|Shots from my first photo shoot over Key Largo.|
At this point, FAA registration is mandatory prior to the first flight. The process is painless and is all web based. $5 poorer and 15 minutes later, I have a FAA registration number and it is labeled on the Xiro.
I chose to make my first flight in a quiet park, with no camera on board, on a calm day. After having flown RC airplanes and helicopters, I was blown away by the stability of the Xiro. Hands off flying make it a perfect photography platform. If you are uncertain of your flight status, just let go of the controls and the Xiro stops and hovers where it is. Amazing technology!
Getting the Xiro setup and in the air was very painless. The Xiro is fully GPS enabled, meaning that it has auto takeoff and land and auto return home functions. I used these functions the first day, but my goal is to fly this drone from the boat which will require manual control to compensate for the boat’s motions. Even at anchor, the boat is likely to have moved from the position that the drone took off from, therefore the auto return home mode can’t be used.
For my training flights I purchased the Xiro Prop Guards for the drone to protect the propellers. I thought flying it would be a lot trickier than it is. Had I realized how easy it really is, I would not have bothered. The prop guards came off quickly once I began shooting with the drone because it’s nearly impossible to keep them out of the GoPro’s field of view.
The Xiro also includes a 1-2-3 toggle switch which allows the user to choose the sensitivity of the controls. Basically it’s a beginner, intermediate and advanced switch. It really does make a difference, and as your skills grow the drone grows sportier and quicker with you. It’s a very fun feature.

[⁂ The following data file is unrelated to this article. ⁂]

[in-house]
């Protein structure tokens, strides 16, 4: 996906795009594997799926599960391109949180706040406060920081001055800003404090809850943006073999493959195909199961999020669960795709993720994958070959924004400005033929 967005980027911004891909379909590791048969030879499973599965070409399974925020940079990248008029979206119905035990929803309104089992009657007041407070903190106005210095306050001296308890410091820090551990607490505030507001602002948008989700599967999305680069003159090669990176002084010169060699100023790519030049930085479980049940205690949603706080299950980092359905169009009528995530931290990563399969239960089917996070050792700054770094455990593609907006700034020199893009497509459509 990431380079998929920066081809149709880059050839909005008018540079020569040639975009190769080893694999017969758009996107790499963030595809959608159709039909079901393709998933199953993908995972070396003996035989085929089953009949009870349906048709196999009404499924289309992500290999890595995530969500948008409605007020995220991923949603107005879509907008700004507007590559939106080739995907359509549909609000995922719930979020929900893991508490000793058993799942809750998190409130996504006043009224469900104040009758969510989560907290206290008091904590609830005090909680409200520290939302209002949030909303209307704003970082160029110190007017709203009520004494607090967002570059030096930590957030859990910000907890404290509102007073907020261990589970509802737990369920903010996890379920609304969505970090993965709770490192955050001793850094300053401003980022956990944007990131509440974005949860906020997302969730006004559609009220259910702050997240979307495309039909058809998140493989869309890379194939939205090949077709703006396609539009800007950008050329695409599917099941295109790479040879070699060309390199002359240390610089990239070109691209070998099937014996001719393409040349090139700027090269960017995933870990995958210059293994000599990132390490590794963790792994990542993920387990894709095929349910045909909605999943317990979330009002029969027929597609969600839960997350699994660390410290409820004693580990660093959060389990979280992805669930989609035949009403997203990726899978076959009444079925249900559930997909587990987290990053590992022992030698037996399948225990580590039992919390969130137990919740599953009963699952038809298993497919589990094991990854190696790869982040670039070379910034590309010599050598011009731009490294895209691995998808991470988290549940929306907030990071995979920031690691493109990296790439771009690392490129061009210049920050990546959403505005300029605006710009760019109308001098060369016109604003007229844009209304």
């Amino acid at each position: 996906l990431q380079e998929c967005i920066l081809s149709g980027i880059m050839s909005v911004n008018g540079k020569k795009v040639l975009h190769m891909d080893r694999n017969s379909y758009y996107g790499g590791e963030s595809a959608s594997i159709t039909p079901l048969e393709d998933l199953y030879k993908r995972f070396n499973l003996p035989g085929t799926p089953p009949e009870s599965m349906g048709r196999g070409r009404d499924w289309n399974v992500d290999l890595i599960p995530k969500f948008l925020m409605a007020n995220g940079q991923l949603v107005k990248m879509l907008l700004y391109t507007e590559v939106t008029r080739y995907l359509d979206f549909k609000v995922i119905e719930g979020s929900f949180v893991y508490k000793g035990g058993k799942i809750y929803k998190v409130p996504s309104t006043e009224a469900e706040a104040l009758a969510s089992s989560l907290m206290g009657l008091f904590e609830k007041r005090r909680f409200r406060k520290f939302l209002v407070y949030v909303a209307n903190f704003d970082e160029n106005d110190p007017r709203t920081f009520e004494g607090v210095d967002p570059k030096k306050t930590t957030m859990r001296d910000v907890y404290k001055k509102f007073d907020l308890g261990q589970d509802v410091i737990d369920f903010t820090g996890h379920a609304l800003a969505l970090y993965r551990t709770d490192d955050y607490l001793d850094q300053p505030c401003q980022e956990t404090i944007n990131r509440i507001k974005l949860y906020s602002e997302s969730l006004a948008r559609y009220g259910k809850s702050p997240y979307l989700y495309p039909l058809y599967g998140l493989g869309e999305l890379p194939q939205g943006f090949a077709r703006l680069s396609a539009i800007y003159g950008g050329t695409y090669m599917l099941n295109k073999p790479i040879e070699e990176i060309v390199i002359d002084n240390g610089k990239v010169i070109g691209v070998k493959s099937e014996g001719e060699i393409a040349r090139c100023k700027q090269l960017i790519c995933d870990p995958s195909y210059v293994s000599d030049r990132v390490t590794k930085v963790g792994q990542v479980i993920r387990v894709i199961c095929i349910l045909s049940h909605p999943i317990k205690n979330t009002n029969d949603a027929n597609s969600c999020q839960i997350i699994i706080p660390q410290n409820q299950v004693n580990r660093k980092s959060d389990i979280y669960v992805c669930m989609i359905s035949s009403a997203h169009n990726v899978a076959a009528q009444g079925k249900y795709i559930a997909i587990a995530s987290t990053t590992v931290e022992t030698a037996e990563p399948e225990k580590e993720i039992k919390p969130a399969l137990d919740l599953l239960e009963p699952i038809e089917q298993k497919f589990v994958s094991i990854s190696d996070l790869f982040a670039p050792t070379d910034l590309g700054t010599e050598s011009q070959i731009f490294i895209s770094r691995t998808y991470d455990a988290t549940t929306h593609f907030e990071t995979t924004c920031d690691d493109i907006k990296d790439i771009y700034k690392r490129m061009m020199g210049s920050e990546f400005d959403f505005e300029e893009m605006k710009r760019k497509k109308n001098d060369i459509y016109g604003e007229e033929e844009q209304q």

Attaching the gimbal and GoPro and getting the system paired took a bit of time. It’s obvious that Xiro cut some corners here. The gimbal functions beautifully, but has a lot of exposed circuitry and is very delicate. It feels difficult to get the gimbal on and off the drone without breaking it. It’s also worth mentioning a fact that I really didn’t think through before purchase: you cannot use the Xiro gimbal with the GoPro’s protective cases. When I first purchased the drone with the intent to fly over water I incorrectly thought, “if it goes in the drink, at least the camera will survive.” Not so much.
One other limitation that becomes obviously quickly but is not made clear in the Xiro documentation: when shooting with a GoPro, the app cannot control shooting from the ground. In order to record video you need to begin the video prior to takeoff and end it manually after landing. If the GoPro dies during flight you will lose everything. To record aerial photos, you will need to set the GoPro in time lapse mode, recording photos every 1 or 2 seconds. I’ve been using every 2 seconds with some success. The app basically functions as a simple mirror of the GoPro’s back screen, which will flash off quickly every time the camera takes an image. In hindsight, if the Xiro is your ultimate goal, I would highly recommend investigating the Xplorer V model with their proprietary camera to fully use all of the drone’s functionality. The cost is very competitive with the cost of an addition GoPro, with the added benefit of not risking your “good” GoPro to possible catastrophic destruction. Despite these limitations, I’m very happy with the drone so far. I’m looking to upgrade to a mirrorless system that I can fly from a hexacopter, so version 2.0 isn’t far off! Still thinking about the original Splash, I’m very happy that I went the route of getting a “starter” drone and growing from there. The goal of my next drone will be to get the highest quality camera and lens aloft I can.
|Practicing "carrier landings" while underway...that was a bit tricky, but no damage done!|